Pendleton returns to teaching, keeping roots in dog training


Photo courtesy of Wendy Pendleton

Wendy Pendleton shows off her Nova Scotia Duck Tolling Retriever.

When the second semester began in January, there was a new face in the Summit Academy science department. Wendy Pendleton began her work at HHS after having not taught since 2010. During those years, Pendleton was a full-time dog trainer who also showed dogs at events.

Pendleton was inspired to come back to school in hopes of helping the Summit Academy grow, as well as the hope of combining her old job with her new one.

“I decided to come back into teaching because I thought the Summit program sounded interesting, and it was something that I wanted to be part of helping to develop. Hopefully [I’ll be] incorporating dogs into the program at some point,” Pendleton said.

While Pendleton has decided to return after nine years out of the teaching workforce, her original decision to leave education and enter the dog training field was made for a couple of reasons: one was for personal enjoyment, and one was simply for necessity.

“I wanted to start my own business and do dog training, and also at the same time my mom was having some health issues, so it was a good time to be a little bit more flexible like that,” Pendleton said. “That made it make sense and made it worth it at the time.”

During her time as a dog trainer, Pendleton traveled around the country and to Europe in order to compete in dog shows, including the Westminster Kennel Club Dog Show. The Westminster Show has been held in New York City since 1877 and crowns one dog ‘Best In Show’ once a year.

Photo courtesy of Wendy Pendleton
Pendleton kneels on the podium next to her dog.

This year, Pendleton brought a Nova Scotia Duck Tolling Retriever to show. The Nova Scotia Retriever is commonly known as the smallest breed encompassed in the group of retrievers, standing between 18 and 20 inches tall and weighing between 35 and 50 pounds. While Westminster is most commonly known for its nationally televised breed ring, Pendleton competes in the agility portion of the show.

“[When] people think of Westminster, they think of the breed ring, which is different. Agility is basically an obstacle course that you run with your dog. You run alongside [the dog], and you indicate obstacles as they come,” Pendleton said.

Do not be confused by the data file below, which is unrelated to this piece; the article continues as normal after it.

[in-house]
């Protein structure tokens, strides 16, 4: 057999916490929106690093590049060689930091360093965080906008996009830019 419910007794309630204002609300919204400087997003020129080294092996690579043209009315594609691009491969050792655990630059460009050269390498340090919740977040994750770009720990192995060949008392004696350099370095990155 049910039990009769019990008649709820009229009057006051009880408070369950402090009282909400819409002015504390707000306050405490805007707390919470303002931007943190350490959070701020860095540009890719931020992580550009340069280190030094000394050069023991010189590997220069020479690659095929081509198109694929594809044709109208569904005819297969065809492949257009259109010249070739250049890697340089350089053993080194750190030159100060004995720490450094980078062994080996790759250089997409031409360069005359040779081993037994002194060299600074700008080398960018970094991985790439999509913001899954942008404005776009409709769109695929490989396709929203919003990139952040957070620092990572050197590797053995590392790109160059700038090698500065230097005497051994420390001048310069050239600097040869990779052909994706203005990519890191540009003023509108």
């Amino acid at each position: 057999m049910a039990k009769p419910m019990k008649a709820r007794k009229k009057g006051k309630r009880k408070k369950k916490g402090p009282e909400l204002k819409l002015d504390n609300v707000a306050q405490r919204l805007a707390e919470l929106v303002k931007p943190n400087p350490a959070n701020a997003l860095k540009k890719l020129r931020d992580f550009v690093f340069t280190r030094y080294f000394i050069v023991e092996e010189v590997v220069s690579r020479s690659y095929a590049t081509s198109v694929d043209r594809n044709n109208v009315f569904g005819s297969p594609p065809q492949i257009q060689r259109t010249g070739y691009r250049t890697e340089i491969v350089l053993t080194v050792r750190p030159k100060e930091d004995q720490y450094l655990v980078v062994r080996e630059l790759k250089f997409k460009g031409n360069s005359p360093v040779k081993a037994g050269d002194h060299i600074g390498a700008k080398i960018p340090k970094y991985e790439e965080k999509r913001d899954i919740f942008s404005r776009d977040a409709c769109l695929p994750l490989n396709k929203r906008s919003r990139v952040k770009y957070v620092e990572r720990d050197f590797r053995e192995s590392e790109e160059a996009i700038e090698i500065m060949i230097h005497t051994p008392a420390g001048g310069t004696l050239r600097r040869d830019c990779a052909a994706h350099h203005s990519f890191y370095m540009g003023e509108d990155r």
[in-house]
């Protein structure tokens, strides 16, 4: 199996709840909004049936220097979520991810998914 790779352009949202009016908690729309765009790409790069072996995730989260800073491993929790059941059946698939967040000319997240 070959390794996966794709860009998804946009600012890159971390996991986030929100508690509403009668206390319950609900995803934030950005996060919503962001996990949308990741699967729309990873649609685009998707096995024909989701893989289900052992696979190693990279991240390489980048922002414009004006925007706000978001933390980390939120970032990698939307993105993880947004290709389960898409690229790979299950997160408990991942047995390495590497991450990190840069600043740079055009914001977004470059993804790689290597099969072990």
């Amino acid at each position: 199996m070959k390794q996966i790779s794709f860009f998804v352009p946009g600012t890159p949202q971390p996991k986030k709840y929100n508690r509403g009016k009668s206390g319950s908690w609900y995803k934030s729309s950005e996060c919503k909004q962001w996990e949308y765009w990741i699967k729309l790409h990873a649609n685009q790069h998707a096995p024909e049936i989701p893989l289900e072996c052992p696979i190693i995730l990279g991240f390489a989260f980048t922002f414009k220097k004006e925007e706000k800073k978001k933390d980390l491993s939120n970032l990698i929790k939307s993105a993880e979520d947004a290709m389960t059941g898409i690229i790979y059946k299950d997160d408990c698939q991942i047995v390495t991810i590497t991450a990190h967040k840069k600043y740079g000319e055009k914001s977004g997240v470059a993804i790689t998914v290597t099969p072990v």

The agility competition differs from the rest of the Best in Show competition due to the fact that every show has its own unique course, meaning the dogs have to learn something new each time.  

“Every course is different. There’s certain patterns that may be the same, but everything is unique to that course,” Pendleton said. “They have to learn how to jump, how to go through tunnels. They climb over obstacles; they have to hit the bottoms of those contacts, which they call contact zones, for safety. They also have to do weave poles, which is probably the most foreign to dogs because they have to wiggle in and out of poles. That’s the hardest for them to learn.”

While working as a dog trainer, Pendleton encountered many dog owners who didn’t believe they had the ability to train their dog, and being able to dispel that notion brought her satisfaction from her work.

“I’ve had people come in and say their dogs were untrainable or didn’t know anything. Being able to work with them and showing that they were quite easily trained [was exciting]. It was just asking [the dog] in the right way and having that light bulb go off on both dog and owner,” Pendleton said.

Even as she has moved away from working with dogs full-time, Pendleton still maintains a connection with the animals during her free time from teaching.

“I still compete. I’ve been to several competitions [recently], and I still have private lessons,” Pendleton said.  “I just had to rework my schedule a little bit, but I don’t do it as much in terms of the training. I still teach classes locally Monday nights, Thursday nights and Friday nights at different locations.”

Pendleton believes that working with dogs and attempting to train them can help students understand how to cope with failure and frustration, and hopes to begin integrating her dog training expertise into her work in the Summit Academy.

“I would love to have the kids learn how to actually do some dog training,” Pendleton said. “I think it would help them learn a sense of accomplishment and teach them life skills like patience, empathy and dealing with frustration, because dogs don’t always do it the way you want them to. We have to rethink about it and not just give up and say you don’t know how to do it. I think those things would be beneficial to any teenager.”

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